Peter Godwin has been a war correspondent, a filmmaker, and a human-rights lawyer; he is also the author of two remarkable books about Zimbabwe: Mukiwa: A White Boy in Africa and When a Crocodile Eats the Sun: A Memoir of Africa. His latest, The Fear: Robert Mugabe and the Martyrdom of Zimbabwe, is an equally gripping, gut-wrenching report from this nation in terrible decline.
Nelson Mandela provides the book’s title: “I learned that courage was not the absence of fear but the triumph over it,” Mandela said. And in fact, the men and women Godwin met in the course of a long return visit to Zimbabwe are both ordinary and extraordinarily brave. We’re not used to hearing these voices—journalists aren’t welcome in Zimbabwe, and Godwin snuck into the country illegally, putting himself at great risk, to record them. They might not bring Mugabe’s regime down. (As of this writing, the tyrant’s taste for Savile Row suits seems to remain in place.) But they will certainly outlive it.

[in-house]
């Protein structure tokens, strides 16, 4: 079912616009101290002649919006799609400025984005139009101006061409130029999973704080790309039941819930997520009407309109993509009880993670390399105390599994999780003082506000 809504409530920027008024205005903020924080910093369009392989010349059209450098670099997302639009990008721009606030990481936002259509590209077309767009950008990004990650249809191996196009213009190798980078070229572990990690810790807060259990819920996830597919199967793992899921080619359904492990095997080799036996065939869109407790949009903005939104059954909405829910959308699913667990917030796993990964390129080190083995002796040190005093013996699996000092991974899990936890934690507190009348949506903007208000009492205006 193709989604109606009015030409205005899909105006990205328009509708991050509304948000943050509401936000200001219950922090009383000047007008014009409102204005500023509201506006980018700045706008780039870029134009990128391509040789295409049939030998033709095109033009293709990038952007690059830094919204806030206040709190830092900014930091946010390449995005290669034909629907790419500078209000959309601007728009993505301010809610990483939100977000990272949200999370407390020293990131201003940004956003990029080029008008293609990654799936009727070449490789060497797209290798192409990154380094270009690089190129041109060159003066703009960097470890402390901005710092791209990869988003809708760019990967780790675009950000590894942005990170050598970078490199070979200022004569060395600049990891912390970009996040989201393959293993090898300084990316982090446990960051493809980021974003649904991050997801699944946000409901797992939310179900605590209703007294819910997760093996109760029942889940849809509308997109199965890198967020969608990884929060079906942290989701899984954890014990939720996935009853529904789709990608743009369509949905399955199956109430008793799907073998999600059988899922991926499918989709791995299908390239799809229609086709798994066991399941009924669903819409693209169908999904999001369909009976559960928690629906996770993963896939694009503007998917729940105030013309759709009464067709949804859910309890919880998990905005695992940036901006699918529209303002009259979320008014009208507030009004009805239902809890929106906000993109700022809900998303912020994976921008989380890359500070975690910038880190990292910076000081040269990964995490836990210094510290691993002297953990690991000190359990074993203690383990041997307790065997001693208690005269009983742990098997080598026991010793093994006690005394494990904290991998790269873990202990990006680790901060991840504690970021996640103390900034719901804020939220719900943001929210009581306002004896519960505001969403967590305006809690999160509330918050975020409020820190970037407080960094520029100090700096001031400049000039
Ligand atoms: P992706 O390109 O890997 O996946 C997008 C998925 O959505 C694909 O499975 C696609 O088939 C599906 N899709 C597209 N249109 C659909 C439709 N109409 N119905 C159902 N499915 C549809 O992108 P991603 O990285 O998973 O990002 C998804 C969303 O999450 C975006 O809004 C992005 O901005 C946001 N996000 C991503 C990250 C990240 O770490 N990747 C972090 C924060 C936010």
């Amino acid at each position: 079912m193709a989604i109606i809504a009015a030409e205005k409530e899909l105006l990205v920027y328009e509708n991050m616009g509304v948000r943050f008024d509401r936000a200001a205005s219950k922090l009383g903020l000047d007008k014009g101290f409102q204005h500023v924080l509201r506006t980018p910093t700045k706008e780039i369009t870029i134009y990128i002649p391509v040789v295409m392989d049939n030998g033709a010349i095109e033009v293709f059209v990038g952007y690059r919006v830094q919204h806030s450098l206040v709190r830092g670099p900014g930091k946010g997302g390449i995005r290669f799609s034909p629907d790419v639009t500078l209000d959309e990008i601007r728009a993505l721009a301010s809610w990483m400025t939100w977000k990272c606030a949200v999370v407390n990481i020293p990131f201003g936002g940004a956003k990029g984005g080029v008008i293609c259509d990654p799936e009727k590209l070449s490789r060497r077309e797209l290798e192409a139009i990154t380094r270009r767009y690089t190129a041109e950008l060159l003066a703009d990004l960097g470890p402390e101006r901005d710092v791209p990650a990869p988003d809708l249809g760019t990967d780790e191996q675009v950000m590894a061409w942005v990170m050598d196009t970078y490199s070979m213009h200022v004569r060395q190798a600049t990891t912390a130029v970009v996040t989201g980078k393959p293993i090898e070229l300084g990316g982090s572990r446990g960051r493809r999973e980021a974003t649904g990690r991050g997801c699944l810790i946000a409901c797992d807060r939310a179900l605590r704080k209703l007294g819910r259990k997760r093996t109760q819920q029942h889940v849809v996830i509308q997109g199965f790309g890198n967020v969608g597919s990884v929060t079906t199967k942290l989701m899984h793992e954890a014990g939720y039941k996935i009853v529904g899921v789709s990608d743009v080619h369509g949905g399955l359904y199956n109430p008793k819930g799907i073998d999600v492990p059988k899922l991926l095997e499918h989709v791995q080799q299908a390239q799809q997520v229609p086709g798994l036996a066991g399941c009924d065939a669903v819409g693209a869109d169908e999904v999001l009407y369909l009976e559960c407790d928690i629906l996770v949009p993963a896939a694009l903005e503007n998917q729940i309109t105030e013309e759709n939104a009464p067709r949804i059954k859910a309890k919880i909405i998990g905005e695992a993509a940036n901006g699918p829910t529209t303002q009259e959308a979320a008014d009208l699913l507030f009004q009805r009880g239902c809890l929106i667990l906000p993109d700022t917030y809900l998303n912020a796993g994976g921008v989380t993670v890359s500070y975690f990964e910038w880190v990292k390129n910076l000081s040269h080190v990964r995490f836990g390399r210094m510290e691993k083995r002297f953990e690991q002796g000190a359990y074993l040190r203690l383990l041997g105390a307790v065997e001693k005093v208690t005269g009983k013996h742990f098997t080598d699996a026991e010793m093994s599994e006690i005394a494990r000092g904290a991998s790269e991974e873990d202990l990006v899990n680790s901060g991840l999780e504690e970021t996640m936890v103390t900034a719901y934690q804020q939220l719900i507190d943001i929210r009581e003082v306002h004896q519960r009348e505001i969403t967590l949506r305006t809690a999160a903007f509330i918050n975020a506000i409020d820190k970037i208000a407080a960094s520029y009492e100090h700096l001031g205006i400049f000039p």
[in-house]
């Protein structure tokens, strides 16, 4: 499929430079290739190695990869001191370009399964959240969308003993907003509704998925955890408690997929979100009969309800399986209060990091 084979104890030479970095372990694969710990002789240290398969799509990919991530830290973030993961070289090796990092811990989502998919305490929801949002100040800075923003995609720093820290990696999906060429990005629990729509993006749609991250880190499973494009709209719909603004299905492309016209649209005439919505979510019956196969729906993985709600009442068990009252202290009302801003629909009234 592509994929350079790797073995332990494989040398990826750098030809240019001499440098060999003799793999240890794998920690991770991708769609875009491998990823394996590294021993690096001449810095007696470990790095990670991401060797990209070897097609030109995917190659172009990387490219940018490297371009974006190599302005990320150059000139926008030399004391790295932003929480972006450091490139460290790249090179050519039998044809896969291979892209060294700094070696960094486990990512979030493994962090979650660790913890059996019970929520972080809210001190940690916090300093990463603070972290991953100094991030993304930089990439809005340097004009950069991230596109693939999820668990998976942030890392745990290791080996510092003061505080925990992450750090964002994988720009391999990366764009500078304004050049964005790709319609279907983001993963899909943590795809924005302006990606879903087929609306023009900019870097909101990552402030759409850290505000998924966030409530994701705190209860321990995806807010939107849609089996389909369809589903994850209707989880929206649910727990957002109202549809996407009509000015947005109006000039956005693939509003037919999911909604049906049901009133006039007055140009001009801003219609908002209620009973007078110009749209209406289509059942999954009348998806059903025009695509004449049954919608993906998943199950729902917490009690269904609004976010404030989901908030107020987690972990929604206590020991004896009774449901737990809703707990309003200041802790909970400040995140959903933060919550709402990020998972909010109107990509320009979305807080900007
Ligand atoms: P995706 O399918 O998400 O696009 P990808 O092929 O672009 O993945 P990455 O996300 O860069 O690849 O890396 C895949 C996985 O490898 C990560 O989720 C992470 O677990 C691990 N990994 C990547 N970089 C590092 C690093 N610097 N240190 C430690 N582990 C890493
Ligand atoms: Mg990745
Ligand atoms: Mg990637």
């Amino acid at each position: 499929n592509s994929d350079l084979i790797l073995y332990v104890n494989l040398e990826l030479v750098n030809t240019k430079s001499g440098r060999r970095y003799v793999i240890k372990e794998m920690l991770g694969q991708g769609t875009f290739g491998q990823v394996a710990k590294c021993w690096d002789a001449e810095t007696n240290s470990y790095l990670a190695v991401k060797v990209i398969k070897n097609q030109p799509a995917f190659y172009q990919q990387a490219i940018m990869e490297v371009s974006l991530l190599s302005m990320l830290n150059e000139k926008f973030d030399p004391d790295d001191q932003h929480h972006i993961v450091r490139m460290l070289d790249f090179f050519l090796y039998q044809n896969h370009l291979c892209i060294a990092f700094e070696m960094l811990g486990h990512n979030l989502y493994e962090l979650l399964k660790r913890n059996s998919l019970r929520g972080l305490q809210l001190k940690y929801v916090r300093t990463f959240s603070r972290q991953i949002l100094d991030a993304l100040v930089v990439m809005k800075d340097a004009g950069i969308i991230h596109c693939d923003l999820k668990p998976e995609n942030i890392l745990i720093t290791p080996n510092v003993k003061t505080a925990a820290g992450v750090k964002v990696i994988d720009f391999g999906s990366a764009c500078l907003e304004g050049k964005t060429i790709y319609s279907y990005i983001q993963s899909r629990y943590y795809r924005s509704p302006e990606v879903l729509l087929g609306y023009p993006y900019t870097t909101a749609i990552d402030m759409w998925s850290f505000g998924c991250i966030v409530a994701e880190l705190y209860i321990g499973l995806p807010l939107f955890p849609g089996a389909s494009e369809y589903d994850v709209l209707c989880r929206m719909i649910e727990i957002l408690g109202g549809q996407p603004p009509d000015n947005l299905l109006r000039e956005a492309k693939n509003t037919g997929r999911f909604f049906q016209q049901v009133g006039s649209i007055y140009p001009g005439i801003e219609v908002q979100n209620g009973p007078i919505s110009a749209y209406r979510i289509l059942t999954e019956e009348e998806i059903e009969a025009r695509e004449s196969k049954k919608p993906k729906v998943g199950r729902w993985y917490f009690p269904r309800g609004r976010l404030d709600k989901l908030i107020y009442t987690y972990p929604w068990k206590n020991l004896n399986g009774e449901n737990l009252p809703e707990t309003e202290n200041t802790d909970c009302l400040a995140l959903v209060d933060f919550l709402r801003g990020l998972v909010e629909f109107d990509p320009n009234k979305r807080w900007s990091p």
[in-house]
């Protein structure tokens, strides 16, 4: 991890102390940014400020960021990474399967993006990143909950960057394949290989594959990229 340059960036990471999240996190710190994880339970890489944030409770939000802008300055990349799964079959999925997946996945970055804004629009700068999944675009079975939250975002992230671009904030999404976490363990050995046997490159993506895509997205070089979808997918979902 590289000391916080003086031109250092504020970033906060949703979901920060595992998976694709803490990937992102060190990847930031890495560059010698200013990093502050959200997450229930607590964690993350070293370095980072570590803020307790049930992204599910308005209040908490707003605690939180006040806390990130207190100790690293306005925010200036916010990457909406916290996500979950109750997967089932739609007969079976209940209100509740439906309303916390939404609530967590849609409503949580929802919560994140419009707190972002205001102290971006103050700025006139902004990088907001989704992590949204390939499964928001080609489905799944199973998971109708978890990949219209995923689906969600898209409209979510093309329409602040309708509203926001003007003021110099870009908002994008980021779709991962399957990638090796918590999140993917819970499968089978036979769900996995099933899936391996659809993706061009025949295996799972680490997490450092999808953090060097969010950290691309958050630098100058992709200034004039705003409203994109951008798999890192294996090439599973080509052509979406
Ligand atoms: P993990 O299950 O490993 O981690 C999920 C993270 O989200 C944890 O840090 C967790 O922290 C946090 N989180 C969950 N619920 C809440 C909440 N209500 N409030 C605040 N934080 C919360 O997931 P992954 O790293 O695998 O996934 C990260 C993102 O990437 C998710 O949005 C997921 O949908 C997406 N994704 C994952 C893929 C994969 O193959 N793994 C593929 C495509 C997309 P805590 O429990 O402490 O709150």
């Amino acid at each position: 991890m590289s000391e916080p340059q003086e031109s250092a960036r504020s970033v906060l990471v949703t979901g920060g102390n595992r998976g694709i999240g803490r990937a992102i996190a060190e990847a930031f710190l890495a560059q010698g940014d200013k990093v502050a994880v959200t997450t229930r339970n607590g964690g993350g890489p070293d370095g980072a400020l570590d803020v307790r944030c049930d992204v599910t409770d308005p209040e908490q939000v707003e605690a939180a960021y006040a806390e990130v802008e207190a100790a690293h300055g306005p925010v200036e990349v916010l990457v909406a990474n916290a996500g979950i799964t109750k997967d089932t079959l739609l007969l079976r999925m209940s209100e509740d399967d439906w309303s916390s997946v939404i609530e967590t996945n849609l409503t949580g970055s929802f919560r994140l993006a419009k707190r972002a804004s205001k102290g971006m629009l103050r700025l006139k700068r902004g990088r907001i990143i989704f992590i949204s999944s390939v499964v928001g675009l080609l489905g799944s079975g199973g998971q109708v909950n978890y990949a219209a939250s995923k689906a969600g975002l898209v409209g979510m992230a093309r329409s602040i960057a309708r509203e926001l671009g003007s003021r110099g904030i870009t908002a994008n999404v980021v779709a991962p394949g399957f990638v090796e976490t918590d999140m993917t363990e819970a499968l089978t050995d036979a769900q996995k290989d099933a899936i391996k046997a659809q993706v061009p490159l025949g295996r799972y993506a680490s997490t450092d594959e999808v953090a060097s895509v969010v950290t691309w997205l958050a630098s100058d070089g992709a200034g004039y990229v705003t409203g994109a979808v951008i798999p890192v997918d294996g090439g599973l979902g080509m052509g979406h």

This post is from Observer Short List—an email of three favorite things from people you want to know. Sign up to receive OSL here.